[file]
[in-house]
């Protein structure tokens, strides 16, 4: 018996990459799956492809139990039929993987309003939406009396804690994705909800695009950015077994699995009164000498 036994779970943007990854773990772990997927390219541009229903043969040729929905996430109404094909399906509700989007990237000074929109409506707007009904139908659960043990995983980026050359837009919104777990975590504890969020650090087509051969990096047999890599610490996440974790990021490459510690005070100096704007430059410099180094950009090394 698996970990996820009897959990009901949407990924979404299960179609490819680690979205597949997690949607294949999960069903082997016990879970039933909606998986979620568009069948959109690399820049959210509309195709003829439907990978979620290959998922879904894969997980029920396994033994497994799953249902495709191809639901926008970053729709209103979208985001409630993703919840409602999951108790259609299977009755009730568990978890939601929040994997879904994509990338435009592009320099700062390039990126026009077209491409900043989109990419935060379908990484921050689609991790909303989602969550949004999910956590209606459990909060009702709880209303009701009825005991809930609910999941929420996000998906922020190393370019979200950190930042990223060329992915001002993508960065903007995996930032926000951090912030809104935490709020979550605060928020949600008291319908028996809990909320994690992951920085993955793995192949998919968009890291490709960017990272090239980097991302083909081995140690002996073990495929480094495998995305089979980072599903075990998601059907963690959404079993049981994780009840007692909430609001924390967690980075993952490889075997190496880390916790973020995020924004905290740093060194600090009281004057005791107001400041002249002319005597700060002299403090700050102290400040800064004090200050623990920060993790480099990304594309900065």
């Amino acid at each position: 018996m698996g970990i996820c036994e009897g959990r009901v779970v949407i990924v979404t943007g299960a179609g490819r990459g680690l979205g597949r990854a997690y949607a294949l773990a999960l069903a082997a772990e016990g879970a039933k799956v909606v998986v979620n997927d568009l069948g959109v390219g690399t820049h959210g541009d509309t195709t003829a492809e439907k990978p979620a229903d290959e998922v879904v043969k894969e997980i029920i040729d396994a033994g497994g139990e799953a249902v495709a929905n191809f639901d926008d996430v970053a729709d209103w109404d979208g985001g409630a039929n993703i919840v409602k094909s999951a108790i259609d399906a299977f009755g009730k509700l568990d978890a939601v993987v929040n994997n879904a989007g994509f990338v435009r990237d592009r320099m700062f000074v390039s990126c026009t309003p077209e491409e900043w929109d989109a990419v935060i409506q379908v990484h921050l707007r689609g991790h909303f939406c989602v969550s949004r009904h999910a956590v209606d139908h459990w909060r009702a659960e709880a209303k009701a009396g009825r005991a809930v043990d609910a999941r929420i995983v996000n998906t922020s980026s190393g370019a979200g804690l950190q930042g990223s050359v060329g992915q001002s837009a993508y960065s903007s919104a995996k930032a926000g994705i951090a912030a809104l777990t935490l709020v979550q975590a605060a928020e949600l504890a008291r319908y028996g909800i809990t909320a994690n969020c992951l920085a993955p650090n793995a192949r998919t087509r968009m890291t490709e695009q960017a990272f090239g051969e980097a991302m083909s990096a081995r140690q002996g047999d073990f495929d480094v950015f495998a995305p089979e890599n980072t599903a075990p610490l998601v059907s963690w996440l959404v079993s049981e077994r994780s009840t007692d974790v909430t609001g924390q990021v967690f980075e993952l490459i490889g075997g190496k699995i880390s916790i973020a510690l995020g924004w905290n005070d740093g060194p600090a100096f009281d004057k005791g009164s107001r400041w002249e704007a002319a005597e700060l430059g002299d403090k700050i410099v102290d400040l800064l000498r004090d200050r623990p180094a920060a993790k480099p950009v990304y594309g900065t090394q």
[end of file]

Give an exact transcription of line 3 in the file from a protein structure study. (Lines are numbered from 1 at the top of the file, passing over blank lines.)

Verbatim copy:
């Amino acid at each position: 018996m698996g970990i996820c036994e009897g959990r009901v779970v949407i990924v979404t943007g299960a179609g490819r990459g680690l979205g597949r990854a997690y949607a294949l773990a999960l069903a082997a772990e016990g879970a039933k799956v909606v998986v979620n997927d568009l069948g959109v390219g690399t820049h959210g541009d509309t195709t003829a492809e439907k990978p979620a229903d290959e998922v879904v043969k894969e997980i029920i040729d396994a033994g497994g139990e799953a249902v495709a929905n191809f639901d926008d996430v970053a729709d209103w109404d979208g985001g409630a039929n993703i919840v409602k094909s999951a108790i259609d399906a299977f009755g009730k509700l568990d978890a939601v993987v929040n994997n879904a989007g994509f990338v435009r990237d592009r320099m700062f000074v390039s990126c026009t309003p077209e491409e900043w929109d989109a990419v935060i409506q379908v990484h921050l707007r689609g991790h909303f939406c989602v969550s949004r009904h999910a956590v209606d139908h459990w909060r009702a659960e709880a209303k009701a009396g009825r005991a809930v043990d609910a999941r929420i995983v996000n998906t922020s980026s190393g370019a979200g804690l950190q930042g990223s050359v060329g992915q001002s837009a993508y960065s903007s919104a995996k930032a926000g994705i951090a912030a809104l777990t935490l709020v979550q975590a605060a928020e949600l504890a008291r319908y028996g909800i809990t909320a994690n969020c992951l920085a993955p650090n793995a192949r998919t087509r968009m890291t490709e695009q960017a990272f090239g051969e980097a991302m083909s990096a081995r140690q002996g047999d073990f495929d480094v950015f495998a995305p089979e890599n980072t599903a075990p610490l998601v059907s963690w996440l959404v079993s049981e077994r994780s009840t007692d974790v909430t609001g924390q990021v967690f980075e993952l490459i490889g075997g190496k699995i880390s916790i973020a510690l995020g924004w905290n005070d740093g060194p600090a100096f009281d004057k005791g009164s107001r400041w002249e704007a002319a005597e700060l430059g002299d403090k700050i410099v102290d400040l800064l000498r004090d200050r623990p180094a920060a993790k480099p950009v990304y594309g900065t090394q």